The nation was recently abuzz regarding a mysterious plume off California’s coast.
A) The California economy going up in smoke now that Jerry Brown is Governor again after 36 years;
B) Federal Reserve Chairman Ben Bernanke magically creating $600 billion in new funny money — the smoke trail being inflation “taking off;”
C) China flexing its muscle by test-firing a missile in America’s backyard
If you voted for the first two, you win. But if you think it was China the aggressor, I’ve got news for you — not a chance.
The reason is simple. Unless bold political leadership takes hold in Washington, utilizing common sense in dealing with our biggest global competitor, China wins any way you slice it.
Republicans and Democrats had their chances to implement a sound economic policy, but both sides chose to roll over. Congress and presidents — both past and present — have created a system whereby America is almost singlehandedly building China into the world’s most influential economic, political, and military powerhouse.
China funds our insatiable spending and massive debt, which we in turn use to purchase more goods from China, bail out Wall Street (thereby continuing fat cat executives’ huge campaign contributions), and buy oil from Middle Eastern nations, some of whom can only be described as enemies of the state . . . and that’s being generous.
It took Rome 1,000 years to fall. At the rate we're going, we'll accomplish that much quicker.
Many campaign ads tried using “bad trade deals with China” as a wedge issue this election. They didn’t work, because until real leadership emerges, nothing will change, except that China’s position will strengthen as ours deteriorates.
It’s easy to paint China as the boogeyman. After all, they’re stealing our companies, jobs and technology, we’re told. But really? Is that how the growing inequality came to be? Or is the real answer one we don’t want to face? Doesn’t the ultimate responsibility lie with the politicians and we, the people, who elected them?
It’s certainly not partisan, as Presidents Clinton, Bush, and Obama all had congressional majorities in their respective parties to enact sensible policy
with absolutely no results.
Maybe we should be using stimulus money to buy two gigantic mirrors: one for the voters and another for Washington. Because no matter how much we justify our predicament, we have no one to blame but ourselves.
I am not an apologist for China; in fact, much of its conduct is deplorable. They are the world’s biggest polluter; their child policy, both in labor and the forced-abortions, is abhorrent; and their disregard for safety is inexcusable, such as the widespread existence of lead and other toxins in their finished products.
That said, America’s inability to compete with Chinese manufacturing is entirely of our own doing. And more than anything else, America’s decline can be traced to the outsourcing of our industrial base.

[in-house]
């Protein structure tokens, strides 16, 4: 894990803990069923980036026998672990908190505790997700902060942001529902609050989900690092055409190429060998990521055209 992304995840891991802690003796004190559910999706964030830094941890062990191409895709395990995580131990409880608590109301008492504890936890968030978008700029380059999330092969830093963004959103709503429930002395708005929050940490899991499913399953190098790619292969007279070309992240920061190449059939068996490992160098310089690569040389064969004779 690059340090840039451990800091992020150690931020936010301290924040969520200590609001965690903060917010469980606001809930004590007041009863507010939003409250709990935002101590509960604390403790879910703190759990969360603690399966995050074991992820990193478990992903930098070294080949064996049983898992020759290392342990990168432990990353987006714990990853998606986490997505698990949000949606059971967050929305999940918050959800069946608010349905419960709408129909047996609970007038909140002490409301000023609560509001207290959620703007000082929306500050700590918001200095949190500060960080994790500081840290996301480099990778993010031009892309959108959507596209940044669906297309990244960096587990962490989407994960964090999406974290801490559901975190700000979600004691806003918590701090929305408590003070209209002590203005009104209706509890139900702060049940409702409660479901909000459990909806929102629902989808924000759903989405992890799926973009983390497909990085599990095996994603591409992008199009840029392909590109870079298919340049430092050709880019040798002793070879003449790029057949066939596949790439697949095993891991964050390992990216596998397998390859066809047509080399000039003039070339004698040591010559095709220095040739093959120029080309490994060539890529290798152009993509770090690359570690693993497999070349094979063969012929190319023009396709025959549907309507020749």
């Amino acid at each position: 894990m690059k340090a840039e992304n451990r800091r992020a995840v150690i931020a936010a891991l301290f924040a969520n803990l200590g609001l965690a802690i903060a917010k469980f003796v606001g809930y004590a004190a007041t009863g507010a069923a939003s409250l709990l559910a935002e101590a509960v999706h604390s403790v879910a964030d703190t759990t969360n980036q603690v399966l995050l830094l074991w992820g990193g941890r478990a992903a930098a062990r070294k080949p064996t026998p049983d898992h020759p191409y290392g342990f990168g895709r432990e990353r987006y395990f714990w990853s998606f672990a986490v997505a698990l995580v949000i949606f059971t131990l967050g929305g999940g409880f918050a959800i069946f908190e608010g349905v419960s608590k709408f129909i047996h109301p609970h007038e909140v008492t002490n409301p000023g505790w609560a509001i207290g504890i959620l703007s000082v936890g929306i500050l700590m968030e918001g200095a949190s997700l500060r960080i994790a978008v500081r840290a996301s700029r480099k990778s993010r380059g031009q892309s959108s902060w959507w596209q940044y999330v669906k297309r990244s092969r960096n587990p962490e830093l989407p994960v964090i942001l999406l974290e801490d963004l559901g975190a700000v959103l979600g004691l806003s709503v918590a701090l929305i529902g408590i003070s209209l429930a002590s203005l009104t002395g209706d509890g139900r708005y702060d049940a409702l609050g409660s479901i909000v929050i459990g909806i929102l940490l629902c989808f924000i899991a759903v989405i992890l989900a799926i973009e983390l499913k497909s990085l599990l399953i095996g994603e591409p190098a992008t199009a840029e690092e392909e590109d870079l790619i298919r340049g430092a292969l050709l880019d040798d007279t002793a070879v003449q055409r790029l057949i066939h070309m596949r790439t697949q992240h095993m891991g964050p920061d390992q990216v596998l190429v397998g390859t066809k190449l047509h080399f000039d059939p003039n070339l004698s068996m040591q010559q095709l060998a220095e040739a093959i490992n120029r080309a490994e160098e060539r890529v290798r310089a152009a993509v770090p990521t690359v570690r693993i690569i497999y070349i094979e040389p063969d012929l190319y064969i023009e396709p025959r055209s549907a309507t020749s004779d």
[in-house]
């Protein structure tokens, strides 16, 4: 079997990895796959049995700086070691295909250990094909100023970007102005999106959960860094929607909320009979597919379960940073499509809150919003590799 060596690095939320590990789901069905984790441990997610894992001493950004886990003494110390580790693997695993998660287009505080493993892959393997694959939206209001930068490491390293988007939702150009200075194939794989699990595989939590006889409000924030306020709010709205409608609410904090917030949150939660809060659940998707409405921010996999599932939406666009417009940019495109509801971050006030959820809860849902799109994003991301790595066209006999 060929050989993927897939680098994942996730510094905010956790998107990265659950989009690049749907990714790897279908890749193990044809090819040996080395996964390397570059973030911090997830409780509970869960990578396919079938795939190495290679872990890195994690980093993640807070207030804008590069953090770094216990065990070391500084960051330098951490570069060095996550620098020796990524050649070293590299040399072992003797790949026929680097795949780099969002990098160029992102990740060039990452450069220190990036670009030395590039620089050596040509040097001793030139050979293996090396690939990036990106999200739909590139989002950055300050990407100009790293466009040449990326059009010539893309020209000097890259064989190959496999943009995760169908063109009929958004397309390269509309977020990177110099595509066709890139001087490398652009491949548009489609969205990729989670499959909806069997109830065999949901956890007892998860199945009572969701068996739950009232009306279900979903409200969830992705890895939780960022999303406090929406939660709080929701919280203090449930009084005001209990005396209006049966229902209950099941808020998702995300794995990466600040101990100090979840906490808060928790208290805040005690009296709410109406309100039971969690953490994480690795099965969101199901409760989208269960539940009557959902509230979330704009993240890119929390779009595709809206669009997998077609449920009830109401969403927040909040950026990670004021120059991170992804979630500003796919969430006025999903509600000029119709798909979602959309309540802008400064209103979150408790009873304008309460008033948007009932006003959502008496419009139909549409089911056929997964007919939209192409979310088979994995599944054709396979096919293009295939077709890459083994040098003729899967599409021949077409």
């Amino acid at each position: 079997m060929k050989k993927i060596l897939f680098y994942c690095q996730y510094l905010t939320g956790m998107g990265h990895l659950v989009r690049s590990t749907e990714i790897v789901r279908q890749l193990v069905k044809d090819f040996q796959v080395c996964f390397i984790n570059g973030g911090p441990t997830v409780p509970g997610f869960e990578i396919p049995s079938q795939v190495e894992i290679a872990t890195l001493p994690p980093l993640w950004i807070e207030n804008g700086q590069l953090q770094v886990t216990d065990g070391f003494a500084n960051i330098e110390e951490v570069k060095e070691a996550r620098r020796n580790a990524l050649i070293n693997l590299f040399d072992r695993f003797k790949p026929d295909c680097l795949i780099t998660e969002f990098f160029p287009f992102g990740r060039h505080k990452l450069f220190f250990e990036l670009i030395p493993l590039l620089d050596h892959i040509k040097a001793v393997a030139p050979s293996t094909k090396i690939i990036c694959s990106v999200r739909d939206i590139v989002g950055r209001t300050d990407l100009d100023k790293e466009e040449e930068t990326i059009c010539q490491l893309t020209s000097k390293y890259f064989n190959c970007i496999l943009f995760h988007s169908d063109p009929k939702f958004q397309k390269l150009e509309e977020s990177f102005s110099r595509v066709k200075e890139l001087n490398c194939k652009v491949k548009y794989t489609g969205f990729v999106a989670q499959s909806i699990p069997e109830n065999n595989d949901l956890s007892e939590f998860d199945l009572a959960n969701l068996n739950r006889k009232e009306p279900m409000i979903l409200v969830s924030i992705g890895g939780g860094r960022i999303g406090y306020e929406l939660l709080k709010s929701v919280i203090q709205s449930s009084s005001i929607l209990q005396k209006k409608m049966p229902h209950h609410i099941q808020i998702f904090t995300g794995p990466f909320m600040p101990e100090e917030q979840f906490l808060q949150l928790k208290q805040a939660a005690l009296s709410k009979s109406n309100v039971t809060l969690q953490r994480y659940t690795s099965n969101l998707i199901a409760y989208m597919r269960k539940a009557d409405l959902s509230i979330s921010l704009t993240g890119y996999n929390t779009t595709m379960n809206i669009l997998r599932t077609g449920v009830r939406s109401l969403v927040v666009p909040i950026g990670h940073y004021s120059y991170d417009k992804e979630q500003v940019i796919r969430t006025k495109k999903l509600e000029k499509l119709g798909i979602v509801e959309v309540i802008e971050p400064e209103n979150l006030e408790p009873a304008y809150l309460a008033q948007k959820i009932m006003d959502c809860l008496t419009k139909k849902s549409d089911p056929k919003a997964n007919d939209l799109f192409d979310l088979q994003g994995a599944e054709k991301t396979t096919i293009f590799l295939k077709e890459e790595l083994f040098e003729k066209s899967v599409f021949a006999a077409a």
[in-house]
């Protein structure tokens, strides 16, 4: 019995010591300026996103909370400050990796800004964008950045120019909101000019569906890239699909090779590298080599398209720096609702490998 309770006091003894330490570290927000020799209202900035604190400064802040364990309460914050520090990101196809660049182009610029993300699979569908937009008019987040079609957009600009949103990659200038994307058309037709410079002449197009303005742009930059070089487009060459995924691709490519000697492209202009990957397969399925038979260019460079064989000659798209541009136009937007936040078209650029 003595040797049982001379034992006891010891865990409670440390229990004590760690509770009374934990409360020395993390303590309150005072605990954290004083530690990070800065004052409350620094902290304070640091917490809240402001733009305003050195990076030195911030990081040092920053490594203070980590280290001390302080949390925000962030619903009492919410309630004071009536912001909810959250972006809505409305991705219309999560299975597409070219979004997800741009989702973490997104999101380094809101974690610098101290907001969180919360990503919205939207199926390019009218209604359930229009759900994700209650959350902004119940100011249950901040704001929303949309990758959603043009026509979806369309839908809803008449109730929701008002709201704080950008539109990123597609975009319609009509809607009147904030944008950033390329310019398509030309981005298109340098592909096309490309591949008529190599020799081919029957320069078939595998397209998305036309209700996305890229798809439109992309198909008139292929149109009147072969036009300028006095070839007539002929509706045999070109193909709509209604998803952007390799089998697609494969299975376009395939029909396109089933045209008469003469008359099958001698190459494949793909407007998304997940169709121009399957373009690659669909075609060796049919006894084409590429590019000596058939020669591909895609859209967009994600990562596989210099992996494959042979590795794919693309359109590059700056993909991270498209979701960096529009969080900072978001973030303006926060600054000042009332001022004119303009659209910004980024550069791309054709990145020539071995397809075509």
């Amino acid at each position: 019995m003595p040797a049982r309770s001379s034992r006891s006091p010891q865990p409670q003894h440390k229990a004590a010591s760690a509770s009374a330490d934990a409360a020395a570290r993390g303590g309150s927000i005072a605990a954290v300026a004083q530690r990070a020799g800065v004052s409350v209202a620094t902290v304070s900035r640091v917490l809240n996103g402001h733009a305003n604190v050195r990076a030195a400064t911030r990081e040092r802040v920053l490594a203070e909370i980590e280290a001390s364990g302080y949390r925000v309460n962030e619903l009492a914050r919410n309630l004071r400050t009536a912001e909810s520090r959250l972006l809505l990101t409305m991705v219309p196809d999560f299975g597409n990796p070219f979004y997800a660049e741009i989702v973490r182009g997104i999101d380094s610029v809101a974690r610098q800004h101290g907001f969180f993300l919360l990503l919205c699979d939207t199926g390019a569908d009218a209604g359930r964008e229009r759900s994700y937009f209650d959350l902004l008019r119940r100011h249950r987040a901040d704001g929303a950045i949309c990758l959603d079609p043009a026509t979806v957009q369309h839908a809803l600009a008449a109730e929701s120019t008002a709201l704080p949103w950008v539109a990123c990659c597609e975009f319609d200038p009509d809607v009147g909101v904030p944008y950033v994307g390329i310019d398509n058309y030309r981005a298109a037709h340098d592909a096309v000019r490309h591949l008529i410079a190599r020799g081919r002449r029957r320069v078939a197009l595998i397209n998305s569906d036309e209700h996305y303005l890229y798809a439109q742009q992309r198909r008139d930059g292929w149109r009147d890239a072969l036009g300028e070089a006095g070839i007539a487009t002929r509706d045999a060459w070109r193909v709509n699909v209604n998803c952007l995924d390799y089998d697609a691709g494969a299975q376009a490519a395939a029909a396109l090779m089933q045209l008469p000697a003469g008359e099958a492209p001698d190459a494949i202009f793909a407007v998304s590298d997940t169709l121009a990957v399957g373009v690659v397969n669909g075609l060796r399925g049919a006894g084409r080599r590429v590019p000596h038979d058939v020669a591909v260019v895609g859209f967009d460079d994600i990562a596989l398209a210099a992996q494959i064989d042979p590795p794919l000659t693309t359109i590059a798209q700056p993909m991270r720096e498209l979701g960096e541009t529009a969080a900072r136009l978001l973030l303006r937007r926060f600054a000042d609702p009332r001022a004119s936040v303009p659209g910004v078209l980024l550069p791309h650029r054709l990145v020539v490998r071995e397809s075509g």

Politicians like to explain that away, stating that in the New World Order, it’s all about being a service economy. Wrong.
Service economies cannot last, especially when they run up $14 trillion debts. And despite the talking-heads that try to favorably compare America’s debt as a percentage of GDP now versus 1943, they forget one huge factor: we were the strongest industrial power the world had ever known. We made everything, from ships to TVs.
Now, we make nothing but excuses.
Let’s face facts. America can’t beat China in labor costs, so common sense tells us we need to improvise. Two immediate steps can return us to prosperity: Cut the corporate income tax, second-highest in the world. At nearly 40 percent, it’s no wonder CEOs move their operations overseas. No corporate executive wants to do that, but when the government forces their hand by not lowering the rate (despite virtually every other nation making reductions), the gates get padlocked, jobs are lost, unemployment and welfare checks increase, and we end up LOSING revenue.
Then. start offshore drilling. Energy independence creates millions of jobs and decreases the costs of importing goods from across the world. And as an added strategic benefit, we reduce our oil dependence on nations that don’t exactly put the U.S. on their Christmas card lists.
This is the ultimate step in looking out for American interests, rather than relying on foreign nations that have an interest in seeing us bent over an (oil) barrel.
These policies alone are not the complete answer, but they are mandatory if we are to regain our greatness. Best of all, they can be instituted right away, with immediate results.
But do we have the political will to do it? If not, you’d better register for what is fast becoming the most popular course: “How To Speak Chinese.”
Chris Freind is an independent columnist, television commentator, and investigative reporter who operates his own news bureau, www.freindlyfirezone.com. He can be reached at CF@FreindlyFireZone.com
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